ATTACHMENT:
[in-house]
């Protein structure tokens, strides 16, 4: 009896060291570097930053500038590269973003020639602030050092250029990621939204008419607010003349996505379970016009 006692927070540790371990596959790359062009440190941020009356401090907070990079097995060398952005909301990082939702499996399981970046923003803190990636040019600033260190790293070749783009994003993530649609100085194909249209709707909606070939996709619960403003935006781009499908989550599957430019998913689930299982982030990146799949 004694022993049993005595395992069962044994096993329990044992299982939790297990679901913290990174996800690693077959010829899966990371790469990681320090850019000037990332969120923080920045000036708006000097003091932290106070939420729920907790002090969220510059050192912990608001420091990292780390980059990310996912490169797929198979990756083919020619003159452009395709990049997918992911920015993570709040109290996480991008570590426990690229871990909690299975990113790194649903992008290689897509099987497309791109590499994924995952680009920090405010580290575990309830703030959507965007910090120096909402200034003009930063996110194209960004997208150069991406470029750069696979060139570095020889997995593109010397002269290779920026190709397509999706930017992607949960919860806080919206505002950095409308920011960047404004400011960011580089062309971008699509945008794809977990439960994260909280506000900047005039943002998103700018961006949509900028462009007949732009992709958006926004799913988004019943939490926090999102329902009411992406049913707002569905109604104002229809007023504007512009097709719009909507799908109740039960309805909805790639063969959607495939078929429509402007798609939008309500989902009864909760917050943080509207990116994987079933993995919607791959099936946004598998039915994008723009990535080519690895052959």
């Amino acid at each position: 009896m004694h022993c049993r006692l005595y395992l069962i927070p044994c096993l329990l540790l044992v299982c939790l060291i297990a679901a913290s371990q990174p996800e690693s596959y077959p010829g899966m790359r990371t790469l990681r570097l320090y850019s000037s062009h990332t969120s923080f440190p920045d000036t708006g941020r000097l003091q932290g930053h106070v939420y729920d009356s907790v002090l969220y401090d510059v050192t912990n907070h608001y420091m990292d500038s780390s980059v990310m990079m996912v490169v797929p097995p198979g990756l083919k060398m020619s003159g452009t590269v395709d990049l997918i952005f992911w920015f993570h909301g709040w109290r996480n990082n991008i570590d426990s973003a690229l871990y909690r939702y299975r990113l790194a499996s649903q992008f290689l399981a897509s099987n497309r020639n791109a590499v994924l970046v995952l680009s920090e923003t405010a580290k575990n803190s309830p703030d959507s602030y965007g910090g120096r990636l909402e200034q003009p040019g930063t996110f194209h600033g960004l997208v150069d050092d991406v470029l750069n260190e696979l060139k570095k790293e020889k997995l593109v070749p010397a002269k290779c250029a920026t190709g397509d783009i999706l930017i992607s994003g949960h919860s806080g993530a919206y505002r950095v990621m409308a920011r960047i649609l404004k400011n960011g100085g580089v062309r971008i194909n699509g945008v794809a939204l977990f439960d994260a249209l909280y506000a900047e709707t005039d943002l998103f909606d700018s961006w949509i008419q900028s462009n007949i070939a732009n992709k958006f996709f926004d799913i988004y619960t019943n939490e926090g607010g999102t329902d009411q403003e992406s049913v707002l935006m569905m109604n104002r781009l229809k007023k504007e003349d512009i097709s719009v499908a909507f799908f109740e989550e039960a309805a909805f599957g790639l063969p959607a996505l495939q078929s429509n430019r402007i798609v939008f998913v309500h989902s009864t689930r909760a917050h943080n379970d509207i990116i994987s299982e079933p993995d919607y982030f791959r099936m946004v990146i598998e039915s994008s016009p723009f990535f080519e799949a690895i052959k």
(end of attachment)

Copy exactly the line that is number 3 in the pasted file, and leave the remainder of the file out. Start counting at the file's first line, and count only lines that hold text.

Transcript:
């Amino acid at each position: 009896m004694h022993c049993r006692l005595y395992l069962i927070p044994c096993l329990l540790l044992v299982c939790l060291i297990a679901a913290s371990q990174p996800e690693s596959y077959p010829g899966m790359r990371t790469l990681r570097l320090y850019s000037s062009h990332t969120s923080f440190p920045d000036t708006g941020r000097l003091q932290g930053h106070v939420y729920d009356s907790v002090l969220y401090d510059v050192t912990n907070h608001y420091m990292d500038s780390s980059v990310m990079m996912v490169v797929p097995p198979g990756l083919k060398m020619s003159g452009t590269v395709d990049l997918i952005f992911w920015f993570h909301g709040w109290r996480n990082n991008i570590d426990s973003a690229l871990y909690r939702y299975r990113l790194a499996s649903q992008f290689l399981a897509s099987n497309r020639n791109a590499v994924l970046v995952l680009s920090e923003t405010a580290k575990n803190s309830p703030d959507s602030y965007g910090g120096r990636l909402e200034q003009p040019g930063t996110f194209h600033g960004l997208v150069d050092d991406v470029l750069n260190e696979l060139k570095k790293e020889k997995l593109v070749p010397a002269k290779c250029a920026t190709g397509d783009i999706l930017i992607s994003g949960h919860s806080g993530a919206y505002r950095v990621m409308a920011r960047i649609l404004k400011n960011g100085g580089v062309r971008i194909n699509g945008v794809a939204l977990f439960d994260a249209l909280y506000a900047e709707t005039d943002l998103f909606d700018s961006w949509i008419q900028s462009n007949i070939a732009n992709k958006f996709f926004d799913i988004y619960t019943n939490e926090g607010g999102t329902d009411q403003e992406s049913v707002l935006m569905m109604n104002r781009l229809k007023k504007e003349d512009i097709s719009v499908a909507f799908f109740e989550e039960a309805a909805f599957g790639l063969p959607a996505l495939q078929s429509n430019r402007i798609v939008f998913v309500h989902s009864t689930r909760a917050h943080n379970d509207i990116i994987s299982e079933p993995d919607y982030f791959r099936m946004v990146i598998e039915s994008s016009p723009f990535f080519e799949a690895i052959k």